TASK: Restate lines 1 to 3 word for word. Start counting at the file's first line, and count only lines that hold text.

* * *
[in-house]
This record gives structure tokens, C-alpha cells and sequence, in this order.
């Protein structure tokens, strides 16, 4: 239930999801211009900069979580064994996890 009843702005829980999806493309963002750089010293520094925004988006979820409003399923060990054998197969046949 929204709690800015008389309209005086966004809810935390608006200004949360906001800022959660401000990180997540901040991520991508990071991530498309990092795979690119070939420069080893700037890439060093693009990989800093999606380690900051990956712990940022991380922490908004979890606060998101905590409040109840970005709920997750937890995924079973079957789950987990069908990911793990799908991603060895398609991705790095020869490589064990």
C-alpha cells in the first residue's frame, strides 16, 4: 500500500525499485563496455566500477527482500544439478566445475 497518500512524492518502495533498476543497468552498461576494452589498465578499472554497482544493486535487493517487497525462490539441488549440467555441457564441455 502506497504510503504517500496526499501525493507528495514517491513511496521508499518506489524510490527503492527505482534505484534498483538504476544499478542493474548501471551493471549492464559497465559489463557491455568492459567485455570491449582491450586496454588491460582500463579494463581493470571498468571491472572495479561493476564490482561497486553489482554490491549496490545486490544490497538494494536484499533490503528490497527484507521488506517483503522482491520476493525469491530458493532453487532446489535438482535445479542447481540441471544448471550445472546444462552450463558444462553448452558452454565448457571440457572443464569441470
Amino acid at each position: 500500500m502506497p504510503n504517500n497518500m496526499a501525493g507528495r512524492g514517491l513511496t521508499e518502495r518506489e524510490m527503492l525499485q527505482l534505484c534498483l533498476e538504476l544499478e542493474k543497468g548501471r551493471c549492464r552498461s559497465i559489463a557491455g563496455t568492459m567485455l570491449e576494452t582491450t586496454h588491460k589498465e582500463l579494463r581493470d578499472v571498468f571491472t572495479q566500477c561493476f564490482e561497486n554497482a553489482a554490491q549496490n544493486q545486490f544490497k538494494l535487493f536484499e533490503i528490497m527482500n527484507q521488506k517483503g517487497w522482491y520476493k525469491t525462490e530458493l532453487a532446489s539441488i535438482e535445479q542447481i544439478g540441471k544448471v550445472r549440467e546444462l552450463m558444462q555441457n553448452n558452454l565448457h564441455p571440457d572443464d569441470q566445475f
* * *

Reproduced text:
[in-house]
This record gives structure tokens, C-alpha cells and sequence, in this order.
């Protein structure tokens, strides 16, 4: 239930999801211009900069979580064994996890 009843702005829980999806493309963002750089010293520094925004988006979820409003399923060990054998197969046949 929204709690800015008389309209005086966004809810935390608006200004949360906001800022959660401000990180997540901040991520991508990071991530498309990092795979690119070939420069080893700037890439060093693009990989800093999606380690900051990956712990940022991380922490908004979890606060998101905590409040109840970005709920997750937890995924079973079957789950987990069908990911793990799908991603060895398609991705790095020869490589064990």